In Tel Aviv, 24-Hour Supermarkets Carry the Banner of LGBTQ Rights
Ahead of the Tel Aviv Pride parade Friday, local 24/7 supermarket chain AM:PM announced it would change its name to AM:AM or PM:PM in celebration of same-sex love
For daily updates, subscribe to our newsletter by clicking here.
With its 40 locations open around-the-clock, 364 days a year (Yom Kippur is the one day of the year when even the self-declared "city that never sleeps" shuts down completely), AM:PM's white and cerulean logo has become ubiquitous in Tel Aviv’s cityscape. Dubbed "we all have the right to love," AM:PM's campaign showed the famous logo switched to words celebrating same-sex relationships and families, including bride:bride, groom:groom, mom:mom, and dad:dad.
Earlier this month, a street sign campaign in Jerusalem protested the Israeli capital's then-upcoming pride parade with a similar application of the familial structure. Under the slogan "the courage to be normal," signs posted throughout the city read: "dad + mom = family."
In Israel, where religious sectors hold immense political and social power and a fertility rate of over three children per woman is the highest among OECD countries, family values are often at the center of any discussion of gay rights. Israeli law prohibits discrimination due to sexual orientation, but same-sex marriage is against the law, and same-sex couples cannot adopt children or enter a surrogacy process in the country.
Last June, the city of Tel Aviv reported that a quarter of a million people marched in the Pride parade, making it the largest pride event in Israel's history.
A month later, some 80,000 people participated in a protest in Tel Aviv that called for equal rights for the LGBTQ community, after a new surrogacy law approved by the Israeli parliament failed to extend the right to use surrogacy to the country's gay population.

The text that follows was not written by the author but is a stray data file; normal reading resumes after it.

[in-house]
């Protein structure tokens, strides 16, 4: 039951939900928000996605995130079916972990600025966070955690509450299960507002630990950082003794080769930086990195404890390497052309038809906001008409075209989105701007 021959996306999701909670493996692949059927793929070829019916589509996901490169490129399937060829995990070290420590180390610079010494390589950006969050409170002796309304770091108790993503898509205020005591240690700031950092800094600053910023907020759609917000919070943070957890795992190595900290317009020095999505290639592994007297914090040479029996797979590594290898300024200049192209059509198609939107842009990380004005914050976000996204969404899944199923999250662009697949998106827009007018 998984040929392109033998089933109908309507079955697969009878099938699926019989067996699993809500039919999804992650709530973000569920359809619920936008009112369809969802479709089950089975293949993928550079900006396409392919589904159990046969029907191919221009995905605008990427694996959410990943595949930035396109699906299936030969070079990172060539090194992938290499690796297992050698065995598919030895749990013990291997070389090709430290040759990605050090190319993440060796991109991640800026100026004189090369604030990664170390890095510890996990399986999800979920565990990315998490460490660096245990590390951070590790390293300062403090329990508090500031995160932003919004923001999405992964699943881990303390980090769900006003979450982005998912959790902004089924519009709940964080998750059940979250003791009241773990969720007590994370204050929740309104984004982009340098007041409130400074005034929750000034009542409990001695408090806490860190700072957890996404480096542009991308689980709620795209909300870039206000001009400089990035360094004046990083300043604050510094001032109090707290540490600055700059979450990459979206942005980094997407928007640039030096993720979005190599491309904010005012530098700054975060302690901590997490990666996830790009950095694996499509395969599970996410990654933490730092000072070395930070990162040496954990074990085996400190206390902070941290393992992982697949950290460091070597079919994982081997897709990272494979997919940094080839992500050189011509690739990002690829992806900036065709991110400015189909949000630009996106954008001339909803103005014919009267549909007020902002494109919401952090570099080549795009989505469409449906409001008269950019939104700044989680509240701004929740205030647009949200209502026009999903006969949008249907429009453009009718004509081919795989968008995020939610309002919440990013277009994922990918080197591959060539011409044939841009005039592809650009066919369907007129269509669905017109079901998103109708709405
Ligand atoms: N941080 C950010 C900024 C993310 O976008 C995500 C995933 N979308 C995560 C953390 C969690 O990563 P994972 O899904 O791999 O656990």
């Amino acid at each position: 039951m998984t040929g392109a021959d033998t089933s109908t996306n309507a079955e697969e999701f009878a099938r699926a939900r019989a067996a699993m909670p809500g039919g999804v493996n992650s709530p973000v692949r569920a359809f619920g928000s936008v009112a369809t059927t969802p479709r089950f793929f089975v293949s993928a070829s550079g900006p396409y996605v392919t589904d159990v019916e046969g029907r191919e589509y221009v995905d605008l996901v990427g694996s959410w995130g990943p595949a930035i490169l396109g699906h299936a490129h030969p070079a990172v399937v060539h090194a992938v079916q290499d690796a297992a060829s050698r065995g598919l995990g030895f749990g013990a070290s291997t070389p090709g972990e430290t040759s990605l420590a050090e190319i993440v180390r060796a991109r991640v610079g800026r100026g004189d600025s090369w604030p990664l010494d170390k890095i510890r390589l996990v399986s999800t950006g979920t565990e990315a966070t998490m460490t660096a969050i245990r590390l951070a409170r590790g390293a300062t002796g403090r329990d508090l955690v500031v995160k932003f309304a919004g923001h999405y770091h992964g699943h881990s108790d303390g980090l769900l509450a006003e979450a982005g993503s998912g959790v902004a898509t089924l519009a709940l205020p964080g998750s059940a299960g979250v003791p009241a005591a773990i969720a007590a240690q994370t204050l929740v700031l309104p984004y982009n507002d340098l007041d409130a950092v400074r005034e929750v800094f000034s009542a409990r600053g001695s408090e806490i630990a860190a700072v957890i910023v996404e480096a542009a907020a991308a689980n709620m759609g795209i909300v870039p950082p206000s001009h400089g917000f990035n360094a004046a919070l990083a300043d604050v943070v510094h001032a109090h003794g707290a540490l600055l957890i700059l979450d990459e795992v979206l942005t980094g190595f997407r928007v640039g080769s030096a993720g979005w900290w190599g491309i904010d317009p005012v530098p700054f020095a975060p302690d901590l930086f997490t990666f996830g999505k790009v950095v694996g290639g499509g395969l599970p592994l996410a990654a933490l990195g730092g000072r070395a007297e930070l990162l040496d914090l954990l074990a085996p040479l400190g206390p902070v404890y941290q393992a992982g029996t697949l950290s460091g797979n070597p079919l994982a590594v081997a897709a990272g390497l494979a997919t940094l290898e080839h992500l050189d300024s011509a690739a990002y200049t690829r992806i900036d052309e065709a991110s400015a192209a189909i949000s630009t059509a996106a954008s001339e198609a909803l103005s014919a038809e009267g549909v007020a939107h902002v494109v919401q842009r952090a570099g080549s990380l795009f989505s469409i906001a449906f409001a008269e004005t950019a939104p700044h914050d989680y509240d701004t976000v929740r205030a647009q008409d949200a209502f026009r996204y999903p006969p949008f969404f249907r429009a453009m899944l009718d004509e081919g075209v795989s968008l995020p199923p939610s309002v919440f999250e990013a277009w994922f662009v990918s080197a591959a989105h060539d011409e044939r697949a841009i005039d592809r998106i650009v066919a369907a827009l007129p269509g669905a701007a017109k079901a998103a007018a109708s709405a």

Israeli nonprofit LGBT Task Force, which organized the protest, as well as a nation-wide strike, said at the time that while the country flaunts values of liberalism and tolerance when courting international pink dollar, it also perpetuates years-long and widespread discrimination.
It is no secret that Israel, and especially its liberal culture hub Tel Aviv, have been profiting from their growing reputation as the LGBTQ mecca. The city's sharp rise in tourism in recent years is partially due to its increasing popularity among gay travelers. In 2015, online travel magazine WOW Travel named it "the most gay-friendly city in the world." In May, it named one of its famous beaches, Hilton Beach, as the "best gay beach in the world."
Like the city, local businesses have internalized the lesson that courting the LGBTQ community is good for the bottom line. Already in hot water with the country's religious leadership over operating on Shabbat, 24/7 supermarkets can only benefit from aligning themselves with the city's liberal majority.
Super Yuda, a relative late-comer to the city's around-the-clock supermarket sector, donned rainbow colors in celebration of the upcoming Pride parade—which takes place in Tel Aviv Friday—with an in-store and online campaign celebrating equality.
In February, when a political hopeful launched a campaign attacking the gay community ahead of the Israeli general election in April, Tel Aviv-based 24/7 supermarket chain Tiv Ta'am took the opportunity to make its pro-LGBTQ stance known. The election campaign featured Eli Yishai, a former lawmaker and former leader of ultra-Orthodox religious party Shas. Its posters read: "so that there are no more kids with two dads."
"We believe that every person has the right and freedom to choose to start a family," Tiv Ta'am wrote in a post to its Facebook page. With an obvious intention to troll Yishai, Tiv Taam called for same-sex couples whose names are Eli and Yishai to come into any store and claim NIS 500-worth (approximately $140) of gift vouchers. The post was shared nearly 4,000 times. Days later, after no couple came forward to claim the reward, Tiv Taam announced it would donate the money, NIS 2,500 (roughly $700), to nonprofit organization Israel Gay Youth (IGY).
Tiv Ta'am, which operates 40 stores throughout the country, has a history of butting heads with Israel's religious leadership. The chain is known for selling pork and other non-kosher foods, and its stores are opened during Shabbat and on Jewish holidays. Since the success of its campaign supporting same-sex families, Tiv Ta'am, which boasts "the freedom to choose" as its tagline, featured same-sex couples in several ad campaigns on both TV and social media.
On Wednesday, Tiv Ta'am posted its own campaign in celebration of Tel Aviv Pride Week. It read: "Cheese and cheese, cheese and sausage, or two sausages and a shrimp—it all goes."